Ed
 

·
Registered
Joined
·
29 Posts
Discussion Starter #9
Ed, there is no reason to be so negative man. Please just address the question. If this is not a sustainable/ viable practice why not address it in general instead of making it about a member of the board? There is no reason to believe that I am advocating smuggling. In fact I said I dont support it. (Using shame on you but the idea is no support)

As far as preserving the species then what would work? Habitat preservation is obviously key but considering climate change as a very real issue and industrialization and exploitation of the habitat, what is a sustainable practice for preservation? Does anyone have anything relevant about things that have been done to breed species for sustainability? I know much has been done in costa rica has it not?

Some more thoughts,

Trojan
 

·
Registered
Joined
·
19,312 Posts
Ed, there is no reason to be so negative man. Please just address the question. If this is not a sustainable/ viable practice why not address it in general instead of making it about a member of the board? There is no reason to believe that I am advocating smuggling. In fact I said I dont support it. (Using shame on you but the idea is no support)
I'm guessing you didn't bother to read the thread I linked to in the above post .... if you had read it and the associated thread then you would have seen that this is another issue that has been repeatedly discussed. Its not about just you, this question comes up multiple times a year and pretty much each time the person complains that the laws of other countries regarding the lack of an animal in hobby collections is wrong in some way or another. That is nothing more than justification to own animals that have been smuggled.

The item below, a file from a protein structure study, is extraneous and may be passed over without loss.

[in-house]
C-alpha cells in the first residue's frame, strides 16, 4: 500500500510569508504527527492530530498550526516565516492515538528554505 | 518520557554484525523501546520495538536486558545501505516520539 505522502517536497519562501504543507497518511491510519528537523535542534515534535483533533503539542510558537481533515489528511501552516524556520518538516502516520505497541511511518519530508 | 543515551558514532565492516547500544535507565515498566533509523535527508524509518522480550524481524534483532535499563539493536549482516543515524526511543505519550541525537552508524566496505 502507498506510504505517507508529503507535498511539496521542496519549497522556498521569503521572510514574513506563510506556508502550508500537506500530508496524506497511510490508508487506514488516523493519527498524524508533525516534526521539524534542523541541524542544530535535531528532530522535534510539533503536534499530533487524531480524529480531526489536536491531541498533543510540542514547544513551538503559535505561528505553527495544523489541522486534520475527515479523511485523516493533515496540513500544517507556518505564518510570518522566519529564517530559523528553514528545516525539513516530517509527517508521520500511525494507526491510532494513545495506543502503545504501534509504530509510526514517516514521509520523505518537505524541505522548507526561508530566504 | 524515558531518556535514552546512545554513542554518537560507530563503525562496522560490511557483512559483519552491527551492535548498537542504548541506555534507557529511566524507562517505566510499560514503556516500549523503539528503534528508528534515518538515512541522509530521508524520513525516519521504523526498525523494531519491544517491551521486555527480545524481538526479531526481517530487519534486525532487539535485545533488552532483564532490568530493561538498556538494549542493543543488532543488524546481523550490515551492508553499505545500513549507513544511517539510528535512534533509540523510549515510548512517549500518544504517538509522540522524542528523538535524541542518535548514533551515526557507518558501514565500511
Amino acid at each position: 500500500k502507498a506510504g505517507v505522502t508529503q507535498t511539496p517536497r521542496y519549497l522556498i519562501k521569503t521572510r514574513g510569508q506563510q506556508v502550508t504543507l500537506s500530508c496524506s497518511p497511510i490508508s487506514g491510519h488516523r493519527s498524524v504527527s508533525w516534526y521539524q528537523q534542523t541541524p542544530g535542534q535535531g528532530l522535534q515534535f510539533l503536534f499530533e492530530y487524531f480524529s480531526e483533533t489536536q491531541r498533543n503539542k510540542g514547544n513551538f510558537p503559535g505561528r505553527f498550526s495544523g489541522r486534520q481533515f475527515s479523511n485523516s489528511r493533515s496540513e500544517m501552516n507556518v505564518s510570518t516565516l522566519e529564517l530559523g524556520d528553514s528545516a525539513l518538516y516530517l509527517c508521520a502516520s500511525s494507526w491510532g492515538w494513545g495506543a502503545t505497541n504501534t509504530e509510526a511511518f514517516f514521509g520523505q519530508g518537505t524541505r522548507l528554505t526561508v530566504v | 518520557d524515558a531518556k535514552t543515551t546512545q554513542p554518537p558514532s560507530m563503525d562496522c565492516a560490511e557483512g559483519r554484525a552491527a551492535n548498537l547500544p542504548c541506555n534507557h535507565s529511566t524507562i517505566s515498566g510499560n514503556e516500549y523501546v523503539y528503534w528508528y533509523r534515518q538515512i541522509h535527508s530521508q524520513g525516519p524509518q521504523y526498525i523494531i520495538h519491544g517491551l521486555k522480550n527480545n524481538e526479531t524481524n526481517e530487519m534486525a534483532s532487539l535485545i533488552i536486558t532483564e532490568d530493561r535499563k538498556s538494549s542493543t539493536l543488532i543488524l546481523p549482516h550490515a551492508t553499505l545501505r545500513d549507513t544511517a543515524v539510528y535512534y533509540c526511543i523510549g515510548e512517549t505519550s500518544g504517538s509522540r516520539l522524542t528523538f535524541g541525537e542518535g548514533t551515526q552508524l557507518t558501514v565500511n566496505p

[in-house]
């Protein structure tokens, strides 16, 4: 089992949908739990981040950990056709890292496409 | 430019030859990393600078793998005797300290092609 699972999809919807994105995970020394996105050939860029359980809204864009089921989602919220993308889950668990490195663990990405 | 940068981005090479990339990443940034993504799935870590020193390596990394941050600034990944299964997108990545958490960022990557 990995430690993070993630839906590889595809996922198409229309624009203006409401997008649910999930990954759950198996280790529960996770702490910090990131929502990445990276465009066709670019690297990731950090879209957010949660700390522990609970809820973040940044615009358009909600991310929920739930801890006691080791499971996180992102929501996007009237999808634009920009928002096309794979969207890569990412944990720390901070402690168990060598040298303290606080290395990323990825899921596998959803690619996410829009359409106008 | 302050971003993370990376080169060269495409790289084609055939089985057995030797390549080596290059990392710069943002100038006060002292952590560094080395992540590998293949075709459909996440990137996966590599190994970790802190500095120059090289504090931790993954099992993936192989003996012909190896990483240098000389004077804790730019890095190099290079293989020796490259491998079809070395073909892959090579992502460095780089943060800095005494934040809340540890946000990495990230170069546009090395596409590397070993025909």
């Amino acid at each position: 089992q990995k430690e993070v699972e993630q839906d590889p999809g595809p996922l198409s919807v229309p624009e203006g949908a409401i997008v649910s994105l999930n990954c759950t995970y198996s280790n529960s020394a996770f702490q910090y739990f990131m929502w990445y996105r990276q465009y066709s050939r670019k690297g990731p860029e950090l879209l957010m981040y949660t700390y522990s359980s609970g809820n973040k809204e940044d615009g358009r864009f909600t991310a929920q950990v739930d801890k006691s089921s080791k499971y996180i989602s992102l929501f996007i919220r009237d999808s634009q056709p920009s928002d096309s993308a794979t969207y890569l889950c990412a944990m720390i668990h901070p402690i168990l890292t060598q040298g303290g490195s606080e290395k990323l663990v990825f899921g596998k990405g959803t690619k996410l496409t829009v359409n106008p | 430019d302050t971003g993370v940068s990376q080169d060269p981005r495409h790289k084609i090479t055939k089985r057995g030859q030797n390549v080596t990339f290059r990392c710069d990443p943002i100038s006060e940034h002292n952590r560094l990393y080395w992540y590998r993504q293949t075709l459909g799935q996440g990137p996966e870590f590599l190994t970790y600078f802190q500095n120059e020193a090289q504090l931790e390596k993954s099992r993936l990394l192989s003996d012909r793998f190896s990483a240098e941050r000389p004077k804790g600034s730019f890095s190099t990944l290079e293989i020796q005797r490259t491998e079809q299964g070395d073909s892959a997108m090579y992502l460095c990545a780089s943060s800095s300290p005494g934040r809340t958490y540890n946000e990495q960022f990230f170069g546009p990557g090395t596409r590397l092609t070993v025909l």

For another part of this discussion see http://www.dendroboard.com/forum/sc...ght-vs-captive-bred-conservation-efforts.html

As for your claim that I'm making this thread about you and ignoring the issue by being negative, this is an attempt to deflect the attention away from your inability to argue that Peru's laws etc are a problem and how if you tried to make that defense you would still be arguing for smuggling and exploitation of the local population. I did not call you an idiot or anything else that was a personal attack, I went after your argument but not only did you try to play the victim card you implied I'm bullying you ... as a defense against the problems of your argument.

As far as preserving the species then what would work? Habitat preservation is obviously key but considering climate change as a very real issue and industrialization and exploitation of the habitat, what is a sustainable practice for preservation? Does anyone have anything relevant about things that have been done to breed species for sustainability? I know much has been done in costa rica has it not?
First and foremost the hobby had at its option for more than a decade two different programs that would have allowed the hobby to manage the genetics of their frogs for the long-term sustainability (250 + years). One of the programs was the same one that is used by zoos and aquariums to manage their captive population but both were stopped due to lack of interest and participation in the programs. So the hobby has repeatedly demonstrated that they do not care about that aspect of conservation.